The Secret Ingredient: Nuance
Let’s explore our obsession with oversimplification in the modern world. Specifically how oversimplifying prevents us from solving complex problems and making complex decisions. This essay previews some important themes we’ll revisit in upcoming essays.
Hope you enjoy!
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For those who know me IRL, one of my passions and hobbies is cooking. (Yes I had a sourdough phase during the pandemic).
When I make a good plate of food for someone, they ask “what’s the secret ingredient that makes this dish tastes so good?”
I always fumble the answer because this question often doesn’t have an answer.
A good dish or a good recipe is usually the result of different ingredients coming together in balance. It’s never any one ingredient that defines a dish. But if you remove any one ingredient, the dish falls apart.
Salt is a perfect example. Salt is rarely the main ingredient but if you’ve ever had a dish without salt or that was under salted, you know exactly what I mean.
Yet, we love to oversimplify and say, “this dish is great because of this [ingredient].”
Maybe when we are talking about a plate of food that is fine… but we tend to do this for more than just food.
The obsession to oversimplify everything, especially complex issues, defines a lot of how we try to have conversations and debates on the Internet. This prevents us from from understanding the nuances of complex issues or making complex decisions.
Obsession with Oversimplification
In today’s world, we try to distill complex issues down to a single, easily digestible factor. We think the success/failure or cause/effect of something is because of one specific element. In doing so, we overlook the intricate web of factors that contribute to a situation. We then propose solutions that are too basic or one-dimensional to complex problems.
And the modern world is filled with complex systems, issues and problems.
For example, in the recent SVB collapse, depending on who you ask, you will get a different “main cause of failure” that led to SVB’s collapse. Some think it was poor risk management, others think it was external forces and yet others think it was bad corporate culture. In reality, it is a combination of many factors coming together in a perfect storm.
Similarly, when we think of successful NFT projects and communities, we try to reduce the reason for a project’s success to one thing. E.g. it was successful because of the art, or the community, or the incentive design. Again, it’s a combination of different things.
Our obsession with oversimplifying becomes risky is when it comes to decision making and coordination around solving complex problems — oversimplifying complex problems leads to misguided solutions.
Struggling with Nuance
We seem to hate and/or struggle with nuance.
I asked ChatGPT why that is. Its answer is spot on.
All of this makes solving complex problems incredibly hard because complex problems by definition involve a lot of nuance and the cause-and-effect relationships are not so clearly defined.
The Ultimate Coordination Problem
In a complex problem, individuals / groups must work together to achieve a common goal or shared interest. There are usually different stakeholders with varying perspectives and different incentives.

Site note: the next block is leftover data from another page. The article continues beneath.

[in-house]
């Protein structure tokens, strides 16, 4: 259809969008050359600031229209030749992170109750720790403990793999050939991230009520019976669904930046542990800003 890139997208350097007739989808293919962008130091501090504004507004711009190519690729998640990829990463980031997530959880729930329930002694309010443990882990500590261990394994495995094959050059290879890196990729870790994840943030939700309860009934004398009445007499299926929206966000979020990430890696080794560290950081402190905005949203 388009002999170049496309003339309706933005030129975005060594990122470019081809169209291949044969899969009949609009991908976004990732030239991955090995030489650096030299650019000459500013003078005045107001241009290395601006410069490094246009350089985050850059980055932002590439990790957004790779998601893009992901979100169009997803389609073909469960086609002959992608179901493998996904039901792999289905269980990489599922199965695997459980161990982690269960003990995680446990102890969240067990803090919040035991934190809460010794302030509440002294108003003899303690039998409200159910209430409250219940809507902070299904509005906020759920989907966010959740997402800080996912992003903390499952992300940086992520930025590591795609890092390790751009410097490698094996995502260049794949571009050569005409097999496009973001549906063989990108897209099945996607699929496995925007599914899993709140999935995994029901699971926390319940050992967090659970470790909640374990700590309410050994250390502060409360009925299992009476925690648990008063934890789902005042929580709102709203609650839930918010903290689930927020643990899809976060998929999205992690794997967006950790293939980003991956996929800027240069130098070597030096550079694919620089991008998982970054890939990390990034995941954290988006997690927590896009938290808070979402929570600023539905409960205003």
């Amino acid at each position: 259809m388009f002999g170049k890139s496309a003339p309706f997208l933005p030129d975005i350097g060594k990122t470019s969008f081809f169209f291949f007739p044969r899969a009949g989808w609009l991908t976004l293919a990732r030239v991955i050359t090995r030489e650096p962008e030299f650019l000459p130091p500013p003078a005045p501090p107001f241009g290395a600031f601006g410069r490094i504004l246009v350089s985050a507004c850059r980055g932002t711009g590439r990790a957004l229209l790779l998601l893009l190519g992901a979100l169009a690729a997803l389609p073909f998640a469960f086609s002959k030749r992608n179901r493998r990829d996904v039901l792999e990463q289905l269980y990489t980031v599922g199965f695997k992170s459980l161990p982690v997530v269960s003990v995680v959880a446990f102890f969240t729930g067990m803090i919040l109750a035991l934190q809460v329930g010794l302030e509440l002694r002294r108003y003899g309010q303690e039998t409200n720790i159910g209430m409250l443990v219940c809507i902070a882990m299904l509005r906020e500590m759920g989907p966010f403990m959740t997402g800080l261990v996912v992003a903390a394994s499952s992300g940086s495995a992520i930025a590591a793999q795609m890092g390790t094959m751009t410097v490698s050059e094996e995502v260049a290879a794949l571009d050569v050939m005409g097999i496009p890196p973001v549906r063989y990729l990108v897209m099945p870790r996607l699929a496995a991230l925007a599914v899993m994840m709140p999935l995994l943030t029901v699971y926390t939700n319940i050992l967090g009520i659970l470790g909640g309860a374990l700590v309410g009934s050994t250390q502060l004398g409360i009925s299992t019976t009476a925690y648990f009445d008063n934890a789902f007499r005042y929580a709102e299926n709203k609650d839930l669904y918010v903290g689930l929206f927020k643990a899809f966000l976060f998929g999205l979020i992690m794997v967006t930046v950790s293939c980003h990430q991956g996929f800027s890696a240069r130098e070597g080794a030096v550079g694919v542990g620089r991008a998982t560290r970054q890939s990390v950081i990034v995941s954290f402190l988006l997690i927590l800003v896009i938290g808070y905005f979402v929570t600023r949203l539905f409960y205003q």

Each individual / group wants to maximize their individual outcome. But the best solutions to complex problems are solutions that usually involve some tradeoff or compromise such that all the stakeholders feel like they didn’t get the shorter end of the stick. I.e. whatever the solution is, they feel like they’ve gotten their fair share.
Solving a complex problem ends up being about coordination:
how do we decide how to make this decision
how does the decision get communicated
what are the rules of engagement
how does it gain legitimacy
Ironically, the ultimate coordination problem is deciding how we coordinate.
For example, two separate communities might have the same problem: how to reward the community. But one community’s coordination mechanism might be top-down decision making, whereas the other might be bottoms-up. You can imagine how these two communities will probably come up with different answers.
Nuance is a Lost Art
Why is all of this important?
Well… in a world with the rapid rise of exponential technologies like AI, how we align and govern these technologies, both locally and globally, will increasingly become an important issue.
For example, in a world where AI drastically changes the global labor market, what are the rules that govern it? Are those the same rules across societies or are they different? Especially considering how interconnected and digitally native the world is.
The “right” answer will be filled with nuance and context, but most of the world’s default coordination mechanism is either “top-down” or choose between “Option A” or “Option B.”
Neither of these coordination mechanisms capture all the nuances and issues.
When we ignore nuances, the decisions we make around complex problems can bring about unintended consequences. I.e. we solve problem A, but solving problem A brings about Problem B, so on and so forth.
Nuance has become a lost art.
Our world today is dominated by sound bites and attention grabbing headlines. The quest for immediate gratification leads us to default towards binary thinking and definitive answers. Attention is the new currency.
As we drift further from nuance, we lose our ability to grapple with the intricate challenges that define our collective existence. There is little room for the contemplation and appreciation of complexity.
At heart this is goes back to how we coordinate in a world with razor thin attention spans.
Without oversimplifying, nuance is the secret ingredient.
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